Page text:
« Grand Rapids --> Chicago | Main | hooping »

MARCH 26, 2006 6:38 PM

For those of you who don't know Ryan Thompson [aka warmest regards] and Matt Poole [aka regroup], they are part of, what seems to be, an ever evolving artist group called Dynamite Family[see: http://www.dynamitefamily.com].

While reading the new Art Forum I came across an article called Depth Perception by Mathew Stadler on Red76.

I found the article to be overly critical, but important, in that, many artist groups like Red76 and Dynamite have been popping up all around the world and evidence of their existense can be seen in the contemporary art world [and market?], yet there seems to be little dialogue around the idea of a conceptual artist group focused on the idea of community and human interactions.

The article concentrates on Portland, OR based artist group Red76. Stadler goes on to criticize "half-assed" and "uneducated" groups of artists who create/parttake in events with "no depth" that they intend to be art, specifically Ghosttown a series of events that took place in Portland, OR and NYC earlier this year. Some of the events he talks about are potlucks, movie festivals in people's homes, lecture series at laundromats, etc [sound familiar?].

"But Red76 or Learning to Love you More, 2002 - (the collaborative project of Harold Fletcher and Miranda July), or Dynamite (a broadly traveled live/work collective from Grand Rapids, Michigan) - artists who, with the exception of Fletcher, have little or no formal training - tend not to add depth but, instead, obsessively broaden their reach. Critics compensate by restoring depth to the image of the artist, enacting a shadow play of romantic heroism that concentrates meanings in the shell of these artists' sensibilities and inner lives, which are then targeted as sites of critique. This misreading is almost unavoidable wherever the task of art criticism is taken at all seriously - as it is here in this essay."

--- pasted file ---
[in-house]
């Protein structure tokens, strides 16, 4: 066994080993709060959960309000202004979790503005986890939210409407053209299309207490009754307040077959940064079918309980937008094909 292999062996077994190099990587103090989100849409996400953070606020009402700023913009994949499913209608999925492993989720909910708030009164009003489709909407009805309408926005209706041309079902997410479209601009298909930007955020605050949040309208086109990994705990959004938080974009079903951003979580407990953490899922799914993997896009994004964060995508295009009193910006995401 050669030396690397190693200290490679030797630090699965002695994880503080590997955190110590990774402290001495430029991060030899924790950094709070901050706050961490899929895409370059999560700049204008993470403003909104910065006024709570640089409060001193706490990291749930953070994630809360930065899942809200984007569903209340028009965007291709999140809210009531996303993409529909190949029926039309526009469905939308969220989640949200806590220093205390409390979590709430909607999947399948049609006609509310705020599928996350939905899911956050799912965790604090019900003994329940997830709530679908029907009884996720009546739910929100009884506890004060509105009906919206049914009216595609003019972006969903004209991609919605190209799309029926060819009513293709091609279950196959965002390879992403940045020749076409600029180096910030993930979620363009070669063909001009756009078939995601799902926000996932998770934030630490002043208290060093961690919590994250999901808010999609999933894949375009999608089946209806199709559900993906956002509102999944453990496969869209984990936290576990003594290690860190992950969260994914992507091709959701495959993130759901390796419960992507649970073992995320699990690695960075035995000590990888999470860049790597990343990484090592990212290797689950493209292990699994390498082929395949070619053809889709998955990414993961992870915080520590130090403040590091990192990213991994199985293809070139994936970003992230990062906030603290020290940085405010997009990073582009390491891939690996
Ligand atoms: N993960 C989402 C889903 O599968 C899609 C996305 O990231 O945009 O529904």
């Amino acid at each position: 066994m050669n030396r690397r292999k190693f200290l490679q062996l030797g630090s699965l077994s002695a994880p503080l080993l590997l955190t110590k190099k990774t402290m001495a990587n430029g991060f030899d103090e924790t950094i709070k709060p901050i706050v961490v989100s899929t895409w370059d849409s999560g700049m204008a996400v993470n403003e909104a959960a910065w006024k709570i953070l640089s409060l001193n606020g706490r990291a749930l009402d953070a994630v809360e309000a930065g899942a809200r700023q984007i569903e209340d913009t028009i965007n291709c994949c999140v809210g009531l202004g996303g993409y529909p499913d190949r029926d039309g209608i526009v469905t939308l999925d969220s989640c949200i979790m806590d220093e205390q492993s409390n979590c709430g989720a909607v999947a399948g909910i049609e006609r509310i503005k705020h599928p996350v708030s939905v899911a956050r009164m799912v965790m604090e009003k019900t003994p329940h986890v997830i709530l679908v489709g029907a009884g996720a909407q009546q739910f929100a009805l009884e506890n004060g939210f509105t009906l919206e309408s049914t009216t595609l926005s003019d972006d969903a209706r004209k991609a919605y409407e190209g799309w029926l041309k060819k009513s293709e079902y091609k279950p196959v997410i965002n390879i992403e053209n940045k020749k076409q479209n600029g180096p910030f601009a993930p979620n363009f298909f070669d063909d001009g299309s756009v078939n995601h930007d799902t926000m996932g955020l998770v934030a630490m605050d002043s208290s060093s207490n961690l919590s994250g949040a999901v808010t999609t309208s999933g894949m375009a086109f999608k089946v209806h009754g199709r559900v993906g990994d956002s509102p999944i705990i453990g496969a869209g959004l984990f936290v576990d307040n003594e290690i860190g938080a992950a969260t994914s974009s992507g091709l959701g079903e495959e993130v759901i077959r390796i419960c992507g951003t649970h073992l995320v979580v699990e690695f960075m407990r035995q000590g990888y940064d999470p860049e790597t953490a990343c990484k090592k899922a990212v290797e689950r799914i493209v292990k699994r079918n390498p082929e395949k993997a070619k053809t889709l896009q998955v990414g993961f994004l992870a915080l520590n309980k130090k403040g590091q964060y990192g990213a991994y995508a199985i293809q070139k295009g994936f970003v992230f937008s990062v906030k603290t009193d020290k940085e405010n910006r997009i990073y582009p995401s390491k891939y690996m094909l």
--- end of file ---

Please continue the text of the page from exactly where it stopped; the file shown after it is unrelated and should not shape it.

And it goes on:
"The ascendancy of the horizontal - and note the absurd paradox of this formulation - is a turn that completely changes the possibilities and conduct of meaningful artistic practice. If we are witnessing the complete repudiation of depth or verticality as modes of making or interpreting art, this marks an important shift in art history, one with enormous political implications. Ghostown's indifference to struggle or the enactment of political and aesthetic depth suggests that this is, in fact, the new territory we are faced with."

I do seem to find something Romantic [yes, with a capital R] about groups like Dynamite and Red76 - the fact that everything is viewed as being so simple between people. Their projects tend to highlight the apolitical, idealized interactions between people, focusing or highlighting things that are "nice" or "ideal" or without worry. Being involved in or observing such projects evokes feelings reminiscent of watching a Woody Allen movie on a Sunday afternoon, while preparing to go to the record store to get the new Belle and Sebastian record and maybe some Thai food.

This autonomous nostalgic feeling radiating from these groups recalls certain aspects of Modernism that I found attractive, but uselss when thinking/talking about art history or aesthetics. To agree with Stadler, these groups and their projects really have no depth or aesthetic consideration [more so in retrospect due to critics of their 'work'], but is their intention to create an 'art object' or act within the art world?